The Shocking Connection Between Alcohol and a Deadly Increase in Blood Pressure

It has happened to just about all of us. You go meet your friends or colleagues at the bar for a happy hour drink or two. And the next thing you know, you’re on drink four or five and you have a solid buzz. But what you might not know is that, in addition to impairing your motor skills, those extra cocktails are hurting your heart. You also might not know the direct impact those $2 drinks have on your blood pressure.

Here are the deadly effects that “a few too many” can have.

Healthy blood pressure

A doctor checks a patient's blood pressure.

Frequently hitting the bars? Get your blood pressure regularly checked. | Mind_and_I/iStock/Getty Images Plus

First, it behooves you to understand the bare bones of a healthy blood pressure. Mayo Clinic breaks up blood pressure readings into four categories. As is commonly known, a reading of 120/80 is the target. As those numbers increase, you become more susceptible to hypertension.

Alcohol’s impact

A group at a bar having drinks.

It may not seem like it at the moment, but that bottle of beer can cause serious health problems down the line. | Kzenon/iStock/Getty Images Plus

It doesn’t take much booze to put your blood pressure through the roof. Granted, having a few extra drinks every now and then will only temporarily raise your blood pressure. But regularly binge-drinking can result in long-term damage.

How many is too many?

A man stresses over his drink.

Can you stop at just one drink? | OcusFocus/iStock/Getty Images Plus

It reportedly takes more than three drinks in one sitting to raise your blood pressure, Mayo Clinic explains. If you are someone that regularly frequents your local watering hole, your risk of hypertension could be much higher. Think about your heart the next time you want to have “just one more” drink.

The Mediterranean diet

Red wine and olives are on a table along with cheese and bread.

A small glass of red wine with dinner never hurt anyone. | LightFieldStudios/iStock/ Getty Images Plus

There is a bit of confusion when it comes to heart health and red wine. This is especially true when discussing the Mediterranean Diet, which encourages its followers to have wine every day. This suggestion should be taken with a grain of salt. You’re really not supposed to have more than five ounces of wine daily (if you are a woman) and no more than 10 ounces daily (if you are a man). That’s basically one small glass of vino. Anything more than that is only contributing to high blood pressure.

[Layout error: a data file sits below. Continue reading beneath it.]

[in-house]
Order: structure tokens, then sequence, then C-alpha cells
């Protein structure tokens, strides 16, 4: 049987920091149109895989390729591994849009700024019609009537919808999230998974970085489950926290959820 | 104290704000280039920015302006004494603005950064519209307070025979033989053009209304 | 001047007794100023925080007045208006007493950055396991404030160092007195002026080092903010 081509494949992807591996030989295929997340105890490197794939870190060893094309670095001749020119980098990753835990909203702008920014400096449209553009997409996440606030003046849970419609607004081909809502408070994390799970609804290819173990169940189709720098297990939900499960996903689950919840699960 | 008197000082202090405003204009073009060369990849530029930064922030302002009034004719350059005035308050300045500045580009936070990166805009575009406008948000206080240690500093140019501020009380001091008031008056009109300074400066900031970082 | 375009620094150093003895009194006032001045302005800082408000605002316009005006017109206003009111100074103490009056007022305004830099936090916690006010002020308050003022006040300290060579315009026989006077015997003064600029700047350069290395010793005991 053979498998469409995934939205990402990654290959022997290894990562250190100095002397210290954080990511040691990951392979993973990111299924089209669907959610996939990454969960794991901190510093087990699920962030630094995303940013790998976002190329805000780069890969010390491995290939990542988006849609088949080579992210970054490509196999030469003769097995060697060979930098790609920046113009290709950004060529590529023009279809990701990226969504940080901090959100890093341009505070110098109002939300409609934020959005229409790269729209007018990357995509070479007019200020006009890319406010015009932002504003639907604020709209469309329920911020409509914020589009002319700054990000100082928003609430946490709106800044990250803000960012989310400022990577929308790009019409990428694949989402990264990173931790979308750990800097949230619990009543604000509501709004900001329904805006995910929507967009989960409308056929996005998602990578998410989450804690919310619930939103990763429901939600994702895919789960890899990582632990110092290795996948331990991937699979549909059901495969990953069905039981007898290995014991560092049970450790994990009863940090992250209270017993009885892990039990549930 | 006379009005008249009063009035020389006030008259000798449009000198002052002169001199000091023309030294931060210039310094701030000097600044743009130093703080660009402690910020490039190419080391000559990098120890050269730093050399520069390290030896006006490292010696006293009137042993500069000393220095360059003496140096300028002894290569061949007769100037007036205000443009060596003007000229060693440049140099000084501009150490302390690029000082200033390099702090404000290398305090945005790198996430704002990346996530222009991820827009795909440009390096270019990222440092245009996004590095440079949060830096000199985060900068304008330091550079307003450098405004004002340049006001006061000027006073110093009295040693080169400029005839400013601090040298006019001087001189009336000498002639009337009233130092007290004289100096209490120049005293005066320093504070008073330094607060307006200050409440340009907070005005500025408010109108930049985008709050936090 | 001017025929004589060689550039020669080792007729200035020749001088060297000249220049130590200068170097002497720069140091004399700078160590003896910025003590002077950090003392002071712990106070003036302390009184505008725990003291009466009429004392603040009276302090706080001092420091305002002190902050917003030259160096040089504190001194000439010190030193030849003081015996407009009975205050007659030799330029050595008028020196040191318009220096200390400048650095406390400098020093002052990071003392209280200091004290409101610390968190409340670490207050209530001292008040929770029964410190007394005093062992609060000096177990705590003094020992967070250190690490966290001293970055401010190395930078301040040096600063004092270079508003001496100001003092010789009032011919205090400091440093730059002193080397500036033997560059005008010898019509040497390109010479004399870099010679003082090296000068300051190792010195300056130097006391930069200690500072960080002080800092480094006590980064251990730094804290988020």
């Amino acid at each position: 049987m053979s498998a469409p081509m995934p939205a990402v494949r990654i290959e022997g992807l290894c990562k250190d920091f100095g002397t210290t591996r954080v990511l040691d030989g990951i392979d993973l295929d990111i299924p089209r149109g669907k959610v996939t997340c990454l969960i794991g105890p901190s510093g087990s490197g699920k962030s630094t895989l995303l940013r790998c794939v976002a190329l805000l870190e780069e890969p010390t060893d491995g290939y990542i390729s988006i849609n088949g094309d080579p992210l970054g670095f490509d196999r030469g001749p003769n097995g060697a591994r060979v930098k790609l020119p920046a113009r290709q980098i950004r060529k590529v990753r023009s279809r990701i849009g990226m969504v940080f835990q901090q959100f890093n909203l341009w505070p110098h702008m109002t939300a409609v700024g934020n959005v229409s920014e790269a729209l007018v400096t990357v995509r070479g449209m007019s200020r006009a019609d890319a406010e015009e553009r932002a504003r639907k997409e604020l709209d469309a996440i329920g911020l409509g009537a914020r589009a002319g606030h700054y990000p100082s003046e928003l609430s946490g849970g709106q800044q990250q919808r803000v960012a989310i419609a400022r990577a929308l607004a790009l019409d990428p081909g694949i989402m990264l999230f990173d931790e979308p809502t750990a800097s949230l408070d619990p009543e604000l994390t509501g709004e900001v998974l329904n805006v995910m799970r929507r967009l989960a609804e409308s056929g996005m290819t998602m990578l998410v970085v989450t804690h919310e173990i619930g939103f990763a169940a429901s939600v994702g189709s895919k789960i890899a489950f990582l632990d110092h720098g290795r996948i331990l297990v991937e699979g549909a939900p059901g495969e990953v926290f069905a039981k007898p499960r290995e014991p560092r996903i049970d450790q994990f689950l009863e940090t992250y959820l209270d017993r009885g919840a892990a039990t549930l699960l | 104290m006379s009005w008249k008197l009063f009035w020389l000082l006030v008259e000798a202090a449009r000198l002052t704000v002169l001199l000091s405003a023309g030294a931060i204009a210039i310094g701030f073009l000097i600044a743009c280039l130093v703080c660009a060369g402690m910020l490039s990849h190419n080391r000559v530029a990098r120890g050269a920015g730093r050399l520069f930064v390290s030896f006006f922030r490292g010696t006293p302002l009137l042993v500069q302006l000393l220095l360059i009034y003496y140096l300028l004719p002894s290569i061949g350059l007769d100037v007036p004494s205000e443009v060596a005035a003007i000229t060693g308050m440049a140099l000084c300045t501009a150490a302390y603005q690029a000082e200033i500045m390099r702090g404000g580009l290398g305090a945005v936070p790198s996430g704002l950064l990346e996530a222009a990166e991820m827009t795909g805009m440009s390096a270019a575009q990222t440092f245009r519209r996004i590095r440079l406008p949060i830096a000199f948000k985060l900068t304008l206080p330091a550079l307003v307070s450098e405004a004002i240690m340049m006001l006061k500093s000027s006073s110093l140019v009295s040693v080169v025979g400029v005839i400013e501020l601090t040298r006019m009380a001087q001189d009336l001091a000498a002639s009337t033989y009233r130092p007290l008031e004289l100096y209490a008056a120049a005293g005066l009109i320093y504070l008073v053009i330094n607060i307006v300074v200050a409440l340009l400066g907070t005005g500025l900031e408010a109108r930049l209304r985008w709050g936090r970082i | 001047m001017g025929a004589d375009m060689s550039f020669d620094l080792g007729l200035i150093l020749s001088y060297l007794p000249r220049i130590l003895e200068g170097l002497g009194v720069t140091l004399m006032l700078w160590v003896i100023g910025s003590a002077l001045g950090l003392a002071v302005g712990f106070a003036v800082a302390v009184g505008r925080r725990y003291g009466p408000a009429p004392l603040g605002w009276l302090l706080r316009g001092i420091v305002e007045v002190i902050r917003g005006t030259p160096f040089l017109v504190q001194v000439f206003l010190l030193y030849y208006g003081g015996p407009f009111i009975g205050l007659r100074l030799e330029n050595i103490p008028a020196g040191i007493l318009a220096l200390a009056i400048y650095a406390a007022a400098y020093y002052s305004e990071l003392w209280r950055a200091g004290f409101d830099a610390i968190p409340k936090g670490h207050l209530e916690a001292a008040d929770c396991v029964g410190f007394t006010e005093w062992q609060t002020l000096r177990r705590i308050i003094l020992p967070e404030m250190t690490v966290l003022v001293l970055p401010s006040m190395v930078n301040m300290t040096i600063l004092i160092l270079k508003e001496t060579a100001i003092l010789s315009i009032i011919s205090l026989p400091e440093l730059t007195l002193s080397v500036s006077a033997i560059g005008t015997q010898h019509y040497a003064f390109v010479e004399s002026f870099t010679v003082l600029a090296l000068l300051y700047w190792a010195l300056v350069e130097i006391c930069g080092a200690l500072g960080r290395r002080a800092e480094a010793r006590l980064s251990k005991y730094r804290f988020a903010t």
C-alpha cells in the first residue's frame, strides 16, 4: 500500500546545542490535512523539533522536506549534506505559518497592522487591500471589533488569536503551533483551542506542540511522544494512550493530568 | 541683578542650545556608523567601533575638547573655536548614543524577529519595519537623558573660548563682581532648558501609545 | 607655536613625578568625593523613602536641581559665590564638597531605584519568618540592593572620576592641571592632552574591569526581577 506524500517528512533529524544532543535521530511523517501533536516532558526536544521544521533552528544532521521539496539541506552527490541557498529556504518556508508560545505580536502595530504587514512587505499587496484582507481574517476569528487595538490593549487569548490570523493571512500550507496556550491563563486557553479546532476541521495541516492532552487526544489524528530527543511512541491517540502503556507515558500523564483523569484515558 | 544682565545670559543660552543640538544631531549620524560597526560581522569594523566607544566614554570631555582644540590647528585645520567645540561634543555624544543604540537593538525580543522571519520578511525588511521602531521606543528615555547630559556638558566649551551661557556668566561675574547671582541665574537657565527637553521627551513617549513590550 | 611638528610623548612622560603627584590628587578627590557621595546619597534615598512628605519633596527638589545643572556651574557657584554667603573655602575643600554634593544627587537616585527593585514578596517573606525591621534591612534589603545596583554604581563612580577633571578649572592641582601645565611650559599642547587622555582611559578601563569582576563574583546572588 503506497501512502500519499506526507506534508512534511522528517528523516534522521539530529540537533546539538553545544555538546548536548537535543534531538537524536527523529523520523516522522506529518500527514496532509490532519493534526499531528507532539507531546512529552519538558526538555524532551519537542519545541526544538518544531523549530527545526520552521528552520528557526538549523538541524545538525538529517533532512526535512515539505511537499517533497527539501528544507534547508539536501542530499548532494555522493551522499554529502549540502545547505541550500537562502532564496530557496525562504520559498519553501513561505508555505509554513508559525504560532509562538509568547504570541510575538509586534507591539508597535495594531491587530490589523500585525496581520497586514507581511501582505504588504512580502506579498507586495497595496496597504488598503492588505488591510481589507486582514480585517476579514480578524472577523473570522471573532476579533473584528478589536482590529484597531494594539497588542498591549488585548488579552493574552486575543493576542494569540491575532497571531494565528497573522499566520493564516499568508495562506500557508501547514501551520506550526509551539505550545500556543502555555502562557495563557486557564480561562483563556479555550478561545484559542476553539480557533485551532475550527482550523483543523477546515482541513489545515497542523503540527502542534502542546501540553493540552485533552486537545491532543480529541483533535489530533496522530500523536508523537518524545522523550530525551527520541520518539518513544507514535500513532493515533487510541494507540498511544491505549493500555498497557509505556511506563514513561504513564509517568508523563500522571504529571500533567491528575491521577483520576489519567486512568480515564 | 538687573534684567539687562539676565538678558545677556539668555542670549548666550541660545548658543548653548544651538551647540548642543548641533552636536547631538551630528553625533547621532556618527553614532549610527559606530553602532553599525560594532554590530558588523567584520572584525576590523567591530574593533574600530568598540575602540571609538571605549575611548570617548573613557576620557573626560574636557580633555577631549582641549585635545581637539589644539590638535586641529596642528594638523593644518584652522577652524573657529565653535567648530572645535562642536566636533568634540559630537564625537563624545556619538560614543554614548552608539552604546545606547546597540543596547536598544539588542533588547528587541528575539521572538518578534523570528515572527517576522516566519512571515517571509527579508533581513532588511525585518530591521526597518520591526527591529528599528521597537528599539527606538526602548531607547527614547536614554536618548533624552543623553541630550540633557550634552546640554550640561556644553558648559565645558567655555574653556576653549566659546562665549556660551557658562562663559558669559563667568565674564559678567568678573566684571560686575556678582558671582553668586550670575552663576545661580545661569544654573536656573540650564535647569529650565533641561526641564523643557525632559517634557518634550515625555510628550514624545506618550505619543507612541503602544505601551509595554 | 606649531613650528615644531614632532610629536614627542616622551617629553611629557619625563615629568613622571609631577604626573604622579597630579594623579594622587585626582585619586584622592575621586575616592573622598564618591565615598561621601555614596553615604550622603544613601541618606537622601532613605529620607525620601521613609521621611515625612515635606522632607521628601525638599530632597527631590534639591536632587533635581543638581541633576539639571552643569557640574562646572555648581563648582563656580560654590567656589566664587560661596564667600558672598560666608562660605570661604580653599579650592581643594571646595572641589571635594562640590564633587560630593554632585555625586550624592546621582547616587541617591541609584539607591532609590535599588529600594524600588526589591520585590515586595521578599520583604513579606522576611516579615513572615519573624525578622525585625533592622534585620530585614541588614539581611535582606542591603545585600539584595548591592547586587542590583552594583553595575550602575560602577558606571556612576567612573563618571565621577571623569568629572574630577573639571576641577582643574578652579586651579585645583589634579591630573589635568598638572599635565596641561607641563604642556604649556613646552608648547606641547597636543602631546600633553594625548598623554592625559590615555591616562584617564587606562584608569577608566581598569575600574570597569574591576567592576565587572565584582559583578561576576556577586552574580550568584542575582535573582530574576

Lasting damage

A woman checks her weight.

The extra calories in alcoholic beverages can cause weight gain. | Tetmc/iStock/Getty Images Plus

In addition to hypertension, excess alcohol consumption affects the heart in many ways. The calories in most drinks can lead to weight gain, which puts people in their 40s and 50s at a higher risk for heart failure. It can also make medications that you are taking ineffective — which is extra bad if you are taking medication for your blood pressure to begin with.

Safe alternatives

Man drinks a glass of water during travels.

Try adding other drinks into the mix. | Nd3000/iStock/Getty Images Plus

Surprisingly, cutting out alcohol cold turkey isn’t a very safe bet, given that that too can make your blood pressure spike. If you need to cut back on your alcohol consumption, the American Heart Association suggests slowly cutting back on the hard stuff. Then stick to no more than one or two drinks a day. They classify one drink as “one 12 oz. beer, 4 oz. of wine, 1.5 oz. of 80-proof spirits or 1 oz. of 100-proof spirits.”

Other help for high blood pressure

Medication and blood pressure equipment.

Your doctor can guide you through all your needs. | Ocskaymark/iStock/Getty Images Plus

There are also other lifestyle changes you can make in addition to cutting back on alcohol that will save your blood pressure. Exercising regularly and maintaining a healthy diet full of heart-healthy foods is always a good bet. (Plus, that can help you lose weight.) Reducing your sodium intake at the same time is also a safe bet to get those blood pressure numbers down.

More Articles About:   , ,